Sunday, 29 November -0001 19:00

From Our Students

Written by Joel Overduin and Jason Keuning
In previous updates I have conducted short interviews with our students, asking them to describe the courses they are taking and other matters pertaining to their studies. This time I decided to do something a bit different. I decided to ask the students to write about a particular subject of their program of study. They were asked to explain what it is and why it is important. I asked Joel Overduin to write on the subject of homiletics (sermon preparation and delivery) and Jason Keuning to write on the subject of exegesis (the study of the method of biblical interpretation). It is hoped that this will better inform you as to the various subjects which comprise a program of theological study - Editor.
What is Homiletics?
There is a brief but wonderful section in HandelÕs Messiah where the choir sings from Psalm 68:11: ÒThe Lord gave the word: great was the company of those that published it.Ó In solemn, majestic tones, the choir sings, ÒThe Lord gave the word.Ó Then follows a burst of harmonious sound as choir and orchestra joyfully race along proclaiming, ÒGreat was the company of the preachers.Ó In one delightful minute, Handel captures musically the sense of the text; additionally, his presentation points to the need for homiletics. On the one hand, God has spoken. The Word of the Lord is revealed to His church in the Scriptures. And the responsibility of the church is to proclaim that Word, to preach it, to publish it abroad: ÒGreat was the company of the preachers.Ó But how are preachers to perform this task properly so that they go forth in harmony with what God has revealed, so that they deliver messages in tune with GodÕs Word? Are there any ÒrulesÓ for preachers to follow? Is there anything a preacher can do himself to sharpen his preaching skills? And are there pitfalls to beware of in preaching?

To these and similar questions, we answer with the discipline of Homiletics, a branch of theological training that concerns preaching. Simply stated, homiletics aims to train men in the holy art of preaching the whole counsel of God. It is the scientific study of how best to exposit and apply the Word. For instance, how does a preacher choose a text from which to preach? Homiletics helps him to select a text that is at least a grammatical unit and expressive of one complete thought. In another example, homiletics guides a preacher in constructing a sermon outline, one that is simple, logical, and memorable. What theme and divisions will he use? How many points will he make in the sermon? At the same time, proper homiletical training enables a preacher to know when and how to apply the Word he has expounded.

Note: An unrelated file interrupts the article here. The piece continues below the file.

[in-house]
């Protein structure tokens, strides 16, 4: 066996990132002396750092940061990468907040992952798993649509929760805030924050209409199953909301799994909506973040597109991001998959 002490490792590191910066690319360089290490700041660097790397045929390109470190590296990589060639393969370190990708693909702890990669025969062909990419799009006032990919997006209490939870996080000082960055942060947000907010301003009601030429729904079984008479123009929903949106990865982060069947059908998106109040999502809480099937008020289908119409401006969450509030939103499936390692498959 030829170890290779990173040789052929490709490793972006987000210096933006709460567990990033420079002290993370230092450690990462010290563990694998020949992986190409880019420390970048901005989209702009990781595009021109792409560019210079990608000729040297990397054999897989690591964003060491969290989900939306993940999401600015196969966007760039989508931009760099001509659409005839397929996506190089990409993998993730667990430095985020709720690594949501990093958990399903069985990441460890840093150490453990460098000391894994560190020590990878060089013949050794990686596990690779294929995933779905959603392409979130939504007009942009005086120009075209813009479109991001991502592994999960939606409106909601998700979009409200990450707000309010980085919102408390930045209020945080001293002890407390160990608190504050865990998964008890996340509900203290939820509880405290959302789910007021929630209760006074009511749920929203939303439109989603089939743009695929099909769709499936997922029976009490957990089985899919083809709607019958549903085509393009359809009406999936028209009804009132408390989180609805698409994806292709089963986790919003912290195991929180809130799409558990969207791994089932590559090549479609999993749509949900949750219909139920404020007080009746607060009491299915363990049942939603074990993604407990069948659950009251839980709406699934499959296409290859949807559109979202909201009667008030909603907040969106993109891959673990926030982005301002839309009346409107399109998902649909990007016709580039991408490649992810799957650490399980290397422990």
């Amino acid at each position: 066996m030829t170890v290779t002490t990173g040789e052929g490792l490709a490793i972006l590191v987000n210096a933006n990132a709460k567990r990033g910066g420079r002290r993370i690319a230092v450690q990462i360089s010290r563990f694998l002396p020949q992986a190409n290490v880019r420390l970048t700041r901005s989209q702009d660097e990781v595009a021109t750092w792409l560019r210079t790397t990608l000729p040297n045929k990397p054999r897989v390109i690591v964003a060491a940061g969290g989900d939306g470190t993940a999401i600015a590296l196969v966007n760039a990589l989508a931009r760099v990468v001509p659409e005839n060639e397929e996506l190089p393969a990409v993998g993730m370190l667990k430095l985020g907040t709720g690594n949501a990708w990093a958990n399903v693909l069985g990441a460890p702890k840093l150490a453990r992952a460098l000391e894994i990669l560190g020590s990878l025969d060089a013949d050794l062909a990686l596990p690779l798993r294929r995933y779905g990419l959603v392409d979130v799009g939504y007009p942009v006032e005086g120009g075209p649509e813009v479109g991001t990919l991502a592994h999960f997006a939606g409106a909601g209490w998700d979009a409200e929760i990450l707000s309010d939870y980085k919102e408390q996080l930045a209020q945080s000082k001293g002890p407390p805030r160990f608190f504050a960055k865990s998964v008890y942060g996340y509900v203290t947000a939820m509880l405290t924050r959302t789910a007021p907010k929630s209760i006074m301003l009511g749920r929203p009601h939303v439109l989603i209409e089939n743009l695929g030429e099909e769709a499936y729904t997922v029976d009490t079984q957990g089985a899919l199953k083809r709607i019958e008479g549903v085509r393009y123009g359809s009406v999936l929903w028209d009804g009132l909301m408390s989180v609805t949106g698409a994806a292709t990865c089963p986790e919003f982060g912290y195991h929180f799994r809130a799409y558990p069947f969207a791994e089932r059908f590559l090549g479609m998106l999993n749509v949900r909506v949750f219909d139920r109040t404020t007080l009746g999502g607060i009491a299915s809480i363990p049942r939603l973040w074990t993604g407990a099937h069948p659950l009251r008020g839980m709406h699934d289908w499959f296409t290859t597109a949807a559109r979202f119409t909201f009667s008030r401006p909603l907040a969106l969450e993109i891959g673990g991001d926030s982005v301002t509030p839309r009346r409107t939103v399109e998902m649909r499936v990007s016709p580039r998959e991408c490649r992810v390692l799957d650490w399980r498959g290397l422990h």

Another area covered by homiletics concerns delivery. God has ordained the Òfoolishness of preachingÓ but He has not commanded preachers to be foolish and so discredit the very Word they preach. Homiletics endeavours to enable men to deliver the Word in a manner that brings honour and praise to the Word and its Giver, God Himself, not to the preacher. One of the first rules necessary for an effective delivery is preparation. Indeed, a preacher is dependent ultimately and totally upon the Holy Spirit for any and every blessing, but he remains responsible to prepare thoroughly. That means he must know the material he has prepared, and he must know the best way to present that material. Will he use a manuscript? A detailed outline? Homiletics helps a preacher to know what is the best way to preach the sermon he has prepared. Another aspect of delivery is the use of the voice. Is a preacher crisp and clear? Does he know how to vary his tone and pitch? Homiletics deals with these issues.